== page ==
They were the collective epicenter of the 2008 foreclosure crisis, but a new study has found the communities of Euclid, South Euclid, Maple Heights, Garfield Heights and Warrensville Heights are showing signs of recovery.
Despite positive trends, like declines in the number of sheriff’s sales and severely blighted properties, there are some warning signs, including exponential increases in the amount of delinquent residential property taxes.
A newly released study, detailed at the Ohio Fair Lending and Vital Communities conference series, analyzed these five suburbs that comprise Cleveland’s eastern inner ring. The study was commissioned by the city of South Euclid and conducted by Western Reserve Land Conservancy and Dynamo Metrics. The project was founded through a $197,000 grant from the Cleveland Foundation.
Among the positive findings of the year-long study, 98% of the housing inventory in the five cities was rated as good or excellent. There are very few blighted, abandoned structures awaiting demolition. Mortgage foreclosures and sheriff sales have also declined dramatically, the study found. Median home sale prices have increased, although those values have not reached the peaks of 2000 and 2005.
However, the study also yielded some red flags.
Homeownership has been declining in all five suburbs since 2000, but that decline could be leveling off in Garfield Heights and Warrensville Heights. While residential property tax delinquency has increased in Cuyahoga County as a whole, it has been more pronounced in these five communities. For example, property tax delinquency increased 506% from 2009 to 2016 in Maple Heights. Garfield Heights had an increase of 402%, according to the study.
The study also found access to bank financing is a major challenge, because the median home price in all five communities is so low.
“A lot of banks don’t want to make those loans. That’s because the work to do a $50,000 loan is the same for a $200,000 loan,” said Frank Ford, the senior policy advisor for Western Reserve Land Conservancy. “I think these communities are at a point where there’s this good news that things are coming back. But the question is whether they are going to be able to come back fully. To do that, they need the help of lending institutions to make credit available.”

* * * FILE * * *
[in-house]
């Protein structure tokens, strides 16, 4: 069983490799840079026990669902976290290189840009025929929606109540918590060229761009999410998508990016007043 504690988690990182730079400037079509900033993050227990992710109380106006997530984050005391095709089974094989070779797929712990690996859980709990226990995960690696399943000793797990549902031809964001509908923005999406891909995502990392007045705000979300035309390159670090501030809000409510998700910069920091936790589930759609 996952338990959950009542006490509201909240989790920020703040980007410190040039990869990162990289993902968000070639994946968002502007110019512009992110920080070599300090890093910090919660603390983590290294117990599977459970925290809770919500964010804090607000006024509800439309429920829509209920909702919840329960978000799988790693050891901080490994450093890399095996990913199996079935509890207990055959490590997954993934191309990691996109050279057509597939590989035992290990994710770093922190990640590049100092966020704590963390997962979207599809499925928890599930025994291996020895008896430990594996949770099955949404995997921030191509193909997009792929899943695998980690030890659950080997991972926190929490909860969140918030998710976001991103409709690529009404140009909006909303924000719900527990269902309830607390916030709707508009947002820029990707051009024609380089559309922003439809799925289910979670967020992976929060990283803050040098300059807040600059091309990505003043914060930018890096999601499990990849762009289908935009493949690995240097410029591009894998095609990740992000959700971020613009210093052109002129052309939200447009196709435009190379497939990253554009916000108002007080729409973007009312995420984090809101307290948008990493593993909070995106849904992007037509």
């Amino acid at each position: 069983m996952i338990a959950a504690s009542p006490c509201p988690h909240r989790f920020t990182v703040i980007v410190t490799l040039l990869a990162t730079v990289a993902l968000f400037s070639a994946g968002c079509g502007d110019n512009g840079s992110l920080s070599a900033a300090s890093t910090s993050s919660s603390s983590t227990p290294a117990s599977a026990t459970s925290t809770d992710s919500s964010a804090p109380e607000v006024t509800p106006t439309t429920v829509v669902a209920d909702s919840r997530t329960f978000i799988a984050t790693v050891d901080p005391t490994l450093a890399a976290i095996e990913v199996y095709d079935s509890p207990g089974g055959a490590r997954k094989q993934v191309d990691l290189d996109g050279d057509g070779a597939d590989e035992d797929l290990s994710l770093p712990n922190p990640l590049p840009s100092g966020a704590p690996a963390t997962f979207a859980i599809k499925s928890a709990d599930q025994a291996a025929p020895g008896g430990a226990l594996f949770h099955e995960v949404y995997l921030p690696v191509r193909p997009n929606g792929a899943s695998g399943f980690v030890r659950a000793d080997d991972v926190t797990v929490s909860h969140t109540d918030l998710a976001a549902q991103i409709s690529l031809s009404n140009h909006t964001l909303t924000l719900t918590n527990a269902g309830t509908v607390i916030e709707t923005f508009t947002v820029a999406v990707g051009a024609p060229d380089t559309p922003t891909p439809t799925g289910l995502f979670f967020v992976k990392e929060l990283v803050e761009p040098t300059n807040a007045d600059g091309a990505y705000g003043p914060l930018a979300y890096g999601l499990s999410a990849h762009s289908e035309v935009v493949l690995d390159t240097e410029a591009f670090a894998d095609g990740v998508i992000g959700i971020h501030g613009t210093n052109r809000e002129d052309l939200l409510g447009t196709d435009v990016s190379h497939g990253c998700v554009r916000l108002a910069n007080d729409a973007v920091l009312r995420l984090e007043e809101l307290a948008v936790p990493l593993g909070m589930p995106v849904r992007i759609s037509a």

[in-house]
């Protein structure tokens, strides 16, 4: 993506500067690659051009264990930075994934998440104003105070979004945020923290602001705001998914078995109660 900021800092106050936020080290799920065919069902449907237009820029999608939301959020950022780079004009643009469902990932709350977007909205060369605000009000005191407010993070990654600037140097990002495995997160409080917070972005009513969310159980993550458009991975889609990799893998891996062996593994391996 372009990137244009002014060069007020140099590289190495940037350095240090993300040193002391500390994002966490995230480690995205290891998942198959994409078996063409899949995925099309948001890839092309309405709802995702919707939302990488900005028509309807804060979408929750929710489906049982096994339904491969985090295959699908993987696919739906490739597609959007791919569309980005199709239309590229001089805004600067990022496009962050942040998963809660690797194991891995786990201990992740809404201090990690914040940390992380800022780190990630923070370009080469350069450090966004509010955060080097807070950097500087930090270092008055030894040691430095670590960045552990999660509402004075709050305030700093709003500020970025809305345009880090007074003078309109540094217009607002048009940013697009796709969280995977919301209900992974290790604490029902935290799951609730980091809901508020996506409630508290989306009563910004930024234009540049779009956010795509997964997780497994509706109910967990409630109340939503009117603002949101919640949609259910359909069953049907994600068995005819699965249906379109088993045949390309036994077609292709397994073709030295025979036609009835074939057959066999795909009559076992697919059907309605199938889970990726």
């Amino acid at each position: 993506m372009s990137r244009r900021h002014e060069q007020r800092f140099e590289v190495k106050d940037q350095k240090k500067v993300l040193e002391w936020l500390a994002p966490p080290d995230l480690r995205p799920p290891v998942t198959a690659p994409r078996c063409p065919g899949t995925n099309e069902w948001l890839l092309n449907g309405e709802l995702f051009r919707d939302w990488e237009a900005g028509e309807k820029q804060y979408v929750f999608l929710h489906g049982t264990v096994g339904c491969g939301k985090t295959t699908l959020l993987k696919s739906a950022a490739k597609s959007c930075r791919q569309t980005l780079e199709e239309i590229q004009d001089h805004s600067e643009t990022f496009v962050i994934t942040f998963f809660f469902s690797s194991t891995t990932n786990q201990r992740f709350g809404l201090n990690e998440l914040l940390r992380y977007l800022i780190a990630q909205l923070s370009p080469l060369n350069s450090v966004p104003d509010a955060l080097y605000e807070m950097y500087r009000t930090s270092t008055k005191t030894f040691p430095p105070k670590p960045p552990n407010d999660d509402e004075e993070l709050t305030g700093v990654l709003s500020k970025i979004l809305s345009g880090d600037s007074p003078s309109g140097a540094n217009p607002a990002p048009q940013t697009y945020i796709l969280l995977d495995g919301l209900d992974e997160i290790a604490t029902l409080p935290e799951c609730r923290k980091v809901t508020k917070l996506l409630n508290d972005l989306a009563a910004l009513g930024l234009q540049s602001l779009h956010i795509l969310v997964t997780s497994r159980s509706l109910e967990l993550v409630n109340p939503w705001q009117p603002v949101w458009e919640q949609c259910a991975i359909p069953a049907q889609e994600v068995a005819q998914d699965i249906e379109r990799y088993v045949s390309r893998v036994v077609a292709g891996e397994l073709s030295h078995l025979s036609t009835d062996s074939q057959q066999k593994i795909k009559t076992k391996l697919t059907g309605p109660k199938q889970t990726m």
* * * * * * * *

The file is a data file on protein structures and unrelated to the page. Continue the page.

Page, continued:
Many financial institutions do not offer mortgage products for people looking to buy a $50,000 home, Ford said. However, at least two banks, Fifth Third and Huntington, have made commitments to make these services available, Ford said.
The study also included teams of surveyors going door-to-door to physically examine each and every property within the five communities. The teams graded the physical condition of the properties. Meanwhile, Dynamo Metrics compiled a daunting amount of property and market data in order to show and quantify how much of an impact a blighted structure has on the homes around it.
That data was packaged into an online mapping tool, where city leaders and the public can easily access it.The data can show historical trends in a neighborhood, giving city leaders a better idea of what neighborhoods to specifically target.
“It’s always better when you’re operating with information as opposed to operating blind,” Ford said. “I think we’ve given these five mayors a tool or set of tools they didn’t have before that are going to be very useful to them.”
According to the study, 99% of the homes in Garfield Heights were rated in good or excellent condition. Only 3 homes were given an “F” grade for being unsafe and hazardous. Although the study found most buildings in the city are well maintained, there are two clusters that have higher concentrations of vacant houses. The clusters are located in the neighborhoods north of Granger Road and in scattered areas around Turney Road.
Many of the neighborhoods in Garfield Heights show signs of blight elimination. There are vacant plots of land dotting the neighborhood streets.
Rachael White lives right next to one of those vacant lots. On the other side of it is a vacant home. While her neighborhood has shown signs of progress, White doesn’t want city leaders to rest on their laurels.
“There’s a lot of things going on in the vacant homes, which is scary,” White said. “You’ve got the homeless people coming in. You’ve got people going in and tearing the homes up and selling the stuff to the scrap yard. They need to tear them down.”
Ford’s research component of the study also yielded a stark disparity between how the Great Recession impacted the eastern and western suburbs. Prior to the recession, the median home price in a western suburb was only slightly more than in an eastern suburb. Now, the median home price in an eastern suburb is less than half of that in a western suburb.
“What happened over the last 10 years, the east side had three or four times as many foreclosures, vacancy and sheriff sales,” Ford said. “At the end of it, you see home sale prices are very different, but they started the same. They weren’t that different ten years ago.”